From America's Test Kitchen Season 12: Here's the Beef
Our goal in creating an ultimate beef chili was to determine which of the “secret ingredients” recommended by chili experts around the world were spot-on—and which were expendable. We started with the beef—most recipes call for ground beef, but we preferred meaty blade steaks, which don’t require much trimming and stayed in big chunks in our finished chili. For complex chile flavor, we traded in the commercial chile powder in favor of ground dried ancho and de árbol chiles; for a grassy heat, we added fresh jalapeños. Dried beans, brined before cooking, stayed creamy for the duration of cooking. Beer and chicken broth outperformed red wine, coffee, and beef broth as the liquid component. To balance the sweetness of our pot, light molasses beat out other offbeat ingredients (including prunes and Coca-Cola). For the right level of thickness, flour and peanut butter didn’t perform as promised; instead, a small amount of ordinary cornmeal sealed the deal, providing just the right consistency in our ultimate beef chili.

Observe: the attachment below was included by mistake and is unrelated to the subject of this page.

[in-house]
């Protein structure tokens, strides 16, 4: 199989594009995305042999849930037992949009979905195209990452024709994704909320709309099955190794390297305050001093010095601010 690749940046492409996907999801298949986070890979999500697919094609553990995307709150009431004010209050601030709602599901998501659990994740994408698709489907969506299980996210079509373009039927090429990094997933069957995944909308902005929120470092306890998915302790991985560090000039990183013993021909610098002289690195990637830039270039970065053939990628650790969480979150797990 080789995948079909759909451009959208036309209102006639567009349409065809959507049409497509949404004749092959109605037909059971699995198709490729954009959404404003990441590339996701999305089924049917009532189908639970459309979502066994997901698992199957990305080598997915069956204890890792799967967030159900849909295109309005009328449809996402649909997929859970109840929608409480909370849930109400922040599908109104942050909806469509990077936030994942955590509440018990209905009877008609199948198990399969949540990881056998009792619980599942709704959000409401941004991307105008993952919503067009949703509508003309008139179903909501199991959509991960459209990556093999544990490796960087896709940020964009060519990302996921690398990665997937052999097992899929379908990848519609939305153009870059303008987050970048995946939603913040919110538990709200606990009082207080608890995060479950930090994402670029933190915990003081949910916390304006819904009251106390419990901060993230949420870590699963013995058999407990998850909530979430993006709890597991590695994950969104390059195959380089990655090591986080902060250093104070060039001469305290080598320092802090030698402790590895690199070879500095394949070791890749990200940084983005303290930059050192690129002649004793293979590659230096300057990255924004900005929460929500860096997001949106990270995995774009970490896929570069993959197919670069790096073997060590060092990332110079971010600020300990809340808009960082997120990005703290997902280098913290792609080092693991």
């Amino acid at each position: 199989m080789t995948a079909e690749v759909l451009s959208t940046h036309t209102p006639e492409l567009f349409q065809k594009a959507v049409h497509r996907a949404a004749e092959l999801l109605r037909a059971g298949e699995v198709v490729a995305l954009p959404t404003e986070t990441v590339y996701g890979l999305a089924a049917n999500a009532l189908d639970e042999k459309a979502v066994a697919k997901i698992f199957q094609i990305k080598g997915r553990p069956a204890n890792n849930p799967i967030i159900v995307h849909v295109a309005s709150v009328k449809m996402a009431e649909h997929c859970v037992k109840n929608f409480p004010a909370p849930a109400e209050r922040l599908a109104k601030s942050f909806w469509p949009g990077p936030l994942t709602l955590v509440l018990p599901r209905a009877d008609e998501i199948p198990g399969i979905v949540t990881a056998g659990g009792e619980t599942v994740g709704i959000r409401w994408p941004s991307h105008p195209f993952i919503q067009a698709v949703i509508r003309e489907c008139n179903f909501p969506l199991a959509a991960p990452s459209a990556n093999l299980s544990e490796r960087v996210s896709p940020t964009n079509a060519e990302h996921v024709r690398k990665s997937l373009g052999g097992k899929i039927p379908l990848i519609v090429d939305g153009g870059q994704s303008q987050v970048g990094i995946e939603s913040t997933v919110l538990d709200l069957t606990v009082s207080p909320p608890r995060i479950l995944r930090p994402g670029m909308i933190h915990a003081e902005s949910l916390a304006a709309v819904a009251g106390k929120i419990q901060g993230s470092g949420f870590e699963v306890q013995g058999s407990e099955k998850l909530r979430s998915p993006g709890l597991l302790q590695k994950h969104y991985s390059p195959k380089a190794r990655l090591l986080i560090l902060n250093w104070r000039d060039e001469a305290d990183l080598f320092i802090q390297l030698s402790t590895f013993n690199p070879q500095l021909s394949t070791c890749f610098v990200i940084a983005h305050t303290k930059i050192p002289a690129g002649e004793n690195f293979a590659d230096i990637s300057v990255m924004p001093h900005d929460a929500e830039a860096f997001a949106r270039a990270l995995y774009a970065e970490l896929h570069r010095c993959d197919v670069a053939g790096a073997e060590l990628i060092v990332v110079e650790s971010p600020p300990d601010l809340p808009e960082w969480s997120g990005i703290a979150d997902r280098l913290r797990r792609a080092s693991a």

Serves 6 to 8
A 4-pound chuck-eye roast, well trimmed of fat, can be substituted for the steak. Because much of the chili flavor is held in the fat of this dish, refrain from skimming fat from the surface. Wear gloves when working with both dried and fresh chiles. Dried New Mexican or guajillo chiles make a good substitute for the anchos; each dried árbol may be substituted with 1/8 teaspoon cayenne. If you prefer not to work with any whole dried chiles, the anchos and árbols can be replaced with 1/2 cup commercial chili powder and 1/4 to 1/2 teaspoon cayenne pepper, though the texture of the chili will be slightly compromised. Good choices for condiments include diced avocado, chopped red onion, chopped cilantro leaves, lime wedges, sour cream, and shredded Monterey Jack or cheddar cheese. The chili can be made up to 3 days in advance.